We need you in our economy, you are this country’s next greatest generation; and without you, we will never get the economy going the way we should. -- Johnson & Johnson CEO Alex Gorsky
New Brunswick, NJ (PRWEB) March 17, 2014
In 2013, the GI Go Fund partnered with Johnson & Johnson to create a unique career workshop concept, where veterans who were employed at the pharmaceutical giant and other Fortune 100 companies would work with unemployed veterans to develop their resumes and improve their overall employment skills in a one-on-one atmosphere at their corporate headquarters. The partnership led to three different Military Career Workshops that year, with over 200 veterans getting the help they needed to improve their hiring prospects.
But for 2014, the plan was to grow above and beyond what was achieved last year and reach more veterans than ever before. So, at the first Career Workshop of the new year on March 15th at the Johnson & Johnson Headquarters in New Brunswick, more than 200 veterans, as many as were assisted all of last year, met with fellow veterans who have been hired at prestigious positions at the company to improve their skills and find out what it takes to work for one of the largest companies in the world.
The workshop featured over 50 volunteers working at high level positions at Johnson & Johnson, Ernst & Young, Citigroup, and Verizon - many of whom are former members of the military themselves. Chief among these mentors was Alex Gorsky, CEO of Johnson & Johnson and a former Army Ranger Captain himself, who told his fellow veterans about how companies are looking to them in today’s workforce.
“We need you in our economy, you are this country’s next greatest generation; and without you, we will never get the economy going the way we should,” Gorsky said to the veteran audience. “Stay persistent, stay committed, and I am confident you will get to where you need to be.”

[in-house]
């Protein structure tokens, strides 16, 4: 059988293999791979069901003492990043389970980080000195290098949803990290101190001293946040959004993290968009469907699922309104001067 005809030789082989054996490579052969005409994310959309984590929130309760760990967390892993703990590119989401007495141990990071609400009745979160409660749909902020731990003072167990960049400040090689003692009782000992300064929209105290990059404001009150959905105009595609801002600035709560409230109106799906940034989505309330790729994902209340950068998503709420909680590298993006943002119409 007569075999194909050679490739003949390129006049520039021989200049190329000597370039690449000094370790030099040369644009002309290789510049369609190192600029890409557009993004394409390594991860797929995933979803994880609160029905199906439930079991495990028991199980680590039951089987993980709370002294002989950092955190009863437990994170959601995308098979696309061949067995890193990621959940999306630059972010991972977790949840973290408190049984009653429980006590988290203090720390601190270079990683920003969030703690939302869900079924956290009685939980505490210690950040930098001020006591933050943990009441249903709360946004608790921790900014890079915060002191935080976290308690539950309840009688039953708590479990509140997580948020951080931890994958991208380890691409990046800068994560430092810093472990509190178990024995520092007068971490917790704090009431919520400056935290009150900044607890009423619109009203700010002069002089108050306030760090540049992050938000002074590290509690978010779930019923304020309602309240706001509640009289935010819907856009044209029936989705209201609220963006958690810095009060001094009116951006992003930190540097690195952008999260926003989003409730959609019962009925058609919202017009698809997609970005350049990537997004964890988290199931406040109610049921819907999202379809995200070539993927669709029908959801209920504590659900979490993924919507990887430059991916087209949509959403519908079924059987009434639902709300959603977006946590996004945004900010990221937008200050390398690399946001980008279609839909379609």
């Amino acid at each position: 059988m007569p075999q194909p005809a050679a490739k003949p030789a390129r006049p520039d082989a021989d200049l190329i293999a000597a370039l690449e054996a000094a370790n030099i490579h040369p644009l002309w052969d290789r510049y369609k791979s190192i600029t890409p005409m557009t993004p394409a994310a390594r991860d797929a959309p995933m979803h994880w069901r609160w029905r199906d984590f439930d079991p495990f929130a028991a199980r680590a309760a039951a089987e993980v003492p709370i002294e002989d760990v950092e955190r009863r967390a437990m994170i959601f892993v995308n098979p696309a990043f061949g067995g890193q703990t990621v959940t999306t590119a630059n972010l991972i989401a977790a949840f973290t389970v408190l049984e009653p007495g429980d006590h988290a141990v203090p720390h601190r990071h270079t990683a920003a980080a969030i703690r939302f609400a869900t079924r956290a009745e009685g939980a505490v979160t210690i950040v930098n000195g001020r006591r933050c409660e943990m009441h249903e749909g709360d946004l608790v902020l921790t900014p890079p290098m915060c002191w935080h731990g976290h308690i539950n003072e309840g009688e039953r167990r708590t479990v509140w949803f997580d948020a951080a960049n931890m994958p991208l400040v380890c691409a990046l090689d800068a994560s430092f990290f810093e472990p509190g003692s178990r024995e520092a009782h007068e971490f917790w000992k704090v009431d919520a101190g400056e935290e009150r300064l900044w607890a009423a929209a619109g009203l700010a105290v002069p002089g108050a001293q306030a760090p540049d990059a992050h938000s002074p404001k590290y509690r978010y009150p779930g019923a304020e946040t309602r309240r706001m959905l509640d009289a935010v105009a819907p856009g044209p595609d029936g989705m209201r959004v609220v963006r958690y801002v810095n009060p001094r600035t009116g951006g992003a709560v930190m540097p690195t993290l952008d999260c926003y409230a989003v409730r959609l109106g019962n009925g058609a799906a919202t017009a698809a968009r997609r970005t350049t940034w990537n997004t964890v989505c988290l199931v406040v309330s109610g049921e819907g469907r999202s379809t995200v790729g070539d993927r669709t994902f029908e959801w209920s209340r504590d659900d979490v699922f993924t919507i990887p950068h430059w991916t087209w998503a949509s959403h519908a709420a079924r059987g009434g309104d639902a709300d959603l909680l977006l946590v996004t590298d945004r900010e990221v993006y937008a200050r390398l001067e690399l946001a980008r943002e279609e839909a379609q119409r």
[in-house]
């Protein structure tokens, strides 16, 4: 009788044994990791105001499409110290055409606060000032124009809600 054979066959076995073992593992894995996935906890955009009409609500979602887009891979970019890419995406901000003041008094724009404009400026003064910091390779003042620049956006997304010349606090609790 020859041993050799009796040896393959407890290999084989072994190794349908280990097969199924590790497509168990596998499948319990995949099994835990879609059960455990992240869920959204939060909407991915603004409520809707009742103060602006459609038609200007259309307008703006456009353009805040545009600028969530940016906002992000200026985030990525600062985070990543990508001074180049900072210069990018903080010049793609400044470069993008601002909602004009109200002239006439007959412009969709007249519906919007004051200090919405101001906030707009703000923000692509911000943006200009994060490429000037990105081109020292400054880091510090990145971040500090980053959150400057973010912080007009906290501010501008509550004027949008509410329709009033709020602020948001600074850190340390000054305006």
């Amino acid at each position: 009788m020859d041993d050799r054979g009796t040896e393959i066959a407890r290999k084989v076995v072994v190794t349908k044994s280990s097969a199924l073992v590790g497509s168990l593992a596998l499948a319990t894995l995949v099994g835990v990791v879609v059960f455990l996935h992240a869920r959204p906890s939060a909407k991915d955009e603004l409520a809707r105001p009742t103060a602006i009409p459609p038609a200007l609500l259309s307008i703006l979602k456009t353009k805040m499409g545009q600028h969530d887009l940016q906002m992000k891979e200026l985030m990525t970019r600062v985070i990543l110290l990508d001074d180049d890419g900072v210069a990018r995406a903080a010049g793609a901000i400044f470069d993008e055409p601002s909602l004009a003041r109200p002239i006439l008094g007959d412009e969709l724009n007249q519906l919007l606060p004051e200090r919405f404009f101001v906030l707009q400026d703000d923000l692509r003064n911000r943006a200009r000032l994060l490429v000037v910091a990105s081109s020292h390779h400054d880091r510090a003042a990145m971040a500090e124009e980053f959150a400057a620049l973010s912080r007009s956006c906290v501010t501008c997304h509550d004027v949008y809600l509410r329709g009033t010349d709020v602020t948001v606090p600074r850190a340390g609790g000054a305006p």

Many of the 200 veterans on hand for the event heard about the program through the NJ Department of Labor One Stop Career Center in New Brunswick. Acting Manager Manuel Biagas and his team worked hard to notify and recruit veterans to attend, and their efforts served as a critical role in the event’s success, along with providing resume help and interview coaching.
“This is perhaps my favorite event,” said GI Go Fund Executive Director Jack Fanous. “At its core, it is veterans helping veterans, which is fantastic. But this event goes beyond that. It gives veterans who are out of work the opportunity to not only improve their job searching skills, but sit face-to-face with someone who has gone through the same unemployment experiences as them. And the enthusiasm that the event generates from the veterans and mentors participating in the event to partners like the Department of Labor ensuring that the veterans they work with come to it, it just shows how much we all want to get military veterans hired.”
The event was held less than one week before the GI Go Fund hosted its 6th Annual Newark Job Fair at Rutgers-Newark. Most veterans who participated in the workshop this event plan to be at the Job Fair to put their new skills to the test with the dozens of employers expected to be on hand.
Last year, the organization held one of these workshops just days before it hosted its South Jersey Veterans Job Fair at the Aloft Hotel in Mount Laurel, NJ. Isaac Trinidad, a veteran who had the opportunity to attend both events, spoke about the value of going to the workshop before meeting with the employers at the job fair.
“There is a lot of opportunity here,” he said during the Job Fair. “I was able to get a lot out of the workshop the other day, and now I get the chance to show what I can bring to so many different employers. I really feel like I can find a job here.”
Recent unemployment reports from the Bureau of Labor Statistics show that Post 9/11 era veterans are currently suffering from an unemployment rate of 9.2%, almost three points higher than it was just a month before. Opportunities are available for veterans to connect to solid employment with employers willing to step up, including the Returning Heroes and Wounded Warrior Tax Credits, which will provide a tax credit of up to $9,600 to employers who hire veterans.
“The need is there to hire these young men and women, and the incentive is there for the companies as well,” said Jack Fanous. “What we are trying to do is bridge the gap by creating as many opportunities to get unemployed veterans in the room with veteran-friendly companies like Johnson & Johnson so we can make sure that there is no such thing as an unemployed veteran.“